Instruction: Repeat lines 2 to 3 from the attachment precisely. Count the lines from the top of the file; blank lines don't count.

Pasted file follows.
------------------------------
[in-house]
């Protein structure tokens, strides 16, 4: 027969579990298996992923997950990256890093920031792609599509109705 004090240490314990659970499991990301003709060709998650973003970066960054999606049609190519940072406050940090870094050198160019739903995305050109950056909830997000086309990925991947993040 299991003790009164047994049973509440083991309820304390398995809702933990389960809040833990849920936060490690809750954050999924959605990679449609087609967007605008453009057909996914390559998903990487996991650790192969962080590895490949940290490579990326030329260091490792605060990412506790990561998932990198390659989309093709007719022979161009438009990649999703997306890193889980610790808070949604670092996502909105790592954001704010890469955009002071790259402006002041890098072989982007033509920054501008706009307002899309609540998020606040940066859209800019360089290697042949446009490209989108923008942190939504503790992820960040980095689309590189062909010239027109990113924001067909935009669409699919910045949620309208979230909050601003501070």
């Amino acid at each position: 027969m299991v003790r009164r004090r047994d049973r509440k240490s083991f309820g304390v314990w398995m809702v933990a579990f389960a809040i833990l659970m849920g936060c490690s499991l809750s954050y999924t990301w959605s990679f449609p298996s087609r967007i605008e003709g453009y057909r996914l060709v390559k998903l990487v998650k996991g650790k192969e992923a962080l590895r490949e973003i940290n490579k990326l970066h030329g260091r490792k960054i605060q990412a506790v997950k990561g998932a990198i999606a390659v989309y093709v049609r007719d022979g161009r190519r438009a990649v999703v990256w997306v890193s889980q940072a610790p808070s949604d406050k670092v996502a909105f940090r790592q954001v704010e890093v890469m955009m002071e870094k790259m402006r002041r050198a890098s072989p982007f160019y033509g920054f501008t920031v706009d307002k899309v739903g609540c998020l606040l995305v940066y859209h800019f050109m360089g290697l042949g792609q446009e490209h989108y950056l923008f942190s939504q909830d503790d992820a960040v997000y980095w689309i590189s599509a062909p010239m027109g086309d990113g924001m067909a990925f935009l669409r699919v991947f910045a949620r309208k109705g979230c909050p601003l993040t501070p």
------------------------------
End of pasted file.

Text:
């Protein structure tokens, strides 16, 4: 027969579990298996992923997950990256890093920031792609599509109705 004090240490314990659970499991990301003709060709998650973003970066960054999606049609190519940072406050940090870094050198160019739903995305050109950056909830997000086309990925991947993040 299991003790009164047994049973509440083991309820304390398995809702933990389960809040833990849920936060490690809750954050999924959605990679449609087609967007605008453009057909996914390559998903990487996991650790192969962080590895490949940290490579990326030329260091490792605060990412506790990561998932990198390659989309093709007719022979161009438009990649999703997306890193889980610790808070949604670092996502909105790592954001704010890469955009002071790259402006002041890098072989982007033509920054501008706009307002899309609540998020606040940066859209800019360089290697042949446009490209989108923008942190939504503790992820960040980095689309590189062909010239027109990113924001067909935009669409699919910045949620309208979230909050601003501070």
């Amino acid at each position: 027969m299991v003790r009164r004090r047994d049973r509440k240490s083991f309820g304390v314990w398995m809702v933990a579990f389960a809040i833990l659970m849920g936060c490690s499991l809750s954050y999924t990301w959605s990679f449609p298996s087609r967007i605008e003709g453009y057909r996914l060709v390559k998903l990487v998650k996991g650790k192969e992923a962080l590895r490949e973003i940290n490579k990326l970066h030329g260091r490792k960054i605060q990412a506790v997950k990561g998932a990198i999606a390659v989309y093709v049609r007719d022979g161009r190519r438009a990649v999703v990256w997306v890193s889980q940072a610790p808070s949604d406050k670092v996502a909105f940090r790592q954001v704010e890093v890469m955009m002071e870094k790259m402006r002041r050198a890098s072989p982007f160019y033509g920054f501008t920031v706009d307002k899309v739903g609540c998020l606040l995305v940066y859209h800019f050109m360089g290697l042949g792609q446009e490209h989108y950056l923008f942190s939504q909830d503790d992820a960040v997000y980095w689309i590189s599509a062909p010239m027109g086309d990113g924001m067909a990925f935009l669409r699919v991947f910045a949620r309208k109705g979230c909050p601003l993040t501070p």